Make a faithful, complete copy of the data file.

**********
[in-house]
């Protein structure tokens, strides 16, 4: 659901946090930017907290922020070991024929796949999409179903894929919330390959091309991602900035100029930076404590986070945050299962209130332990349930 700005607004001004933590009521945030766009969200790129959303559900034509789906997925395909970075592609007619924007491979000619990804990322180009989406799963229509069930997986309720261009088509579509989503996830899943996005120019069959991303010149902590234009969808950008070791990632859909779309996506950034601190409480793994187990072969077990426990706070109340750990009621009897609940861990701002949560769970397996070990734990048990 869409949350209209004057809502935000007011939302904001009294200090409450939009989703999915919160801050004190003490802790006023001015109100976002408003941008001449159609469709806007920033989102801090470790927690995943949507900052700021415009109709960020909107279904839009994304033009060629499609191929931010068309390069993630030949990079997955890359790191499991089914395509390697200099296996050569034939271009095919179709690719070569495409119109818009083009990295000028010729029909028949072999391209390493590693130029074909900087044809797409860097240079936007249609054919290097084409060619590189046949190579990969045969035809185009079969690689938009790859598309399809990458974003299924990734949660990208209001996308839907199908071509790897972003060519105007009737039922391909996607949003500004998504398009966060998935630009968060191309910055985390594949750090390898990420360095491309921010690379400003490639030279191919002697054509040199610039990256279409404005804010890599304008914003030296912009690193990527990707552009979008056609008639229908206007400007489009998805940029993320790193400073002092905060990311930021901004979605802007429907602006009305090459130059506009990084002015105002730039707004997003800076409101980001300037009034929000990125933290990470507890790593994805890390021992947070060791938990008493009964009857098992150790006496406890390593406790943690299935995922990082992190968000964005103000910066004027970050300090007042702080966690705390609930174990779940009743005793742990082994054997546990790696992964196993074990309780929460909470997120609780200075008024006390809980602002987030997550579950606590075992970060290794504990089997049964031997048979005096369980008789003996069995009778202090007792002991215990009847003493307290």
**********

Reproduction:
[in-house]
């Protein structure tokens, strides 16, 4: 659901946090930017907290922020070991024929796949999409179903894929919330390959091309991602900035100029930076404590986070945050299962209130332990349930 700005607004001004933590009521945030766009969200790129959303559900034509789906997925395909970075592609007619924007491979000619990804990322180009989406799963229509069930997986309720261009088509579509989503996830899943996005120019069959991303010149902590234009969808950008070791990632859909779309996506950034601190409480793994187990072969077990426990706070109340750990009621009897609940861990701002949560769970397996070990734990048990 869409949350209209004057809502935000007011939302904001009294200090409450939009989703999915919160801050004190003490802790006023001015109100976002408003941008001449159609469709806007920033989102801090470790927690995943949507900052700021415009109709960020909107279904839009994304033009060629499609191929931010068309390069993630030949990079997955890359790191499991089914395509390697200099296996050569034939271009095919179709690719070569495409119109818009083009990295000028010729029909028949072999391209390493590693130029074909900087044809797409860097240079936007249609054919290097084409060619590189046949190579990969045969035809185009079969690689938009790859598309399809990458974003299924990734949660990208209001996308839907199908071509790897972003060519105007009737039922391909996607949003500004998504398009966060998935630009968060191309910055985390594949750090390898990420360095491309921010690379400003490639030279191919002697054509040199610039990256279409404005804010890599304008914003030296912009690193990527990707552009979008056609008639229908206007400007489009998805940029993320790193400073002092905060990311930021901004979605802007429907602006009305090459130059506009990084002015105002730039707004997003800076409101980001300037009034929000990125933290990470507890790593994805890390021992947070060791938990008493009964009857098992150790006496406890390593406790943690299935995922990082992190968000964005103000910066004027970050300090007042702080966690705390609930174990779940009743005793742990082994054997546990790696992964196993074990309780929460909470997120609780200075008024006390809980602002987030997550579950606590075992970060290794504990089997049964031997048979005096369980008789003996069995009778202090007792002991215990009847003493307290």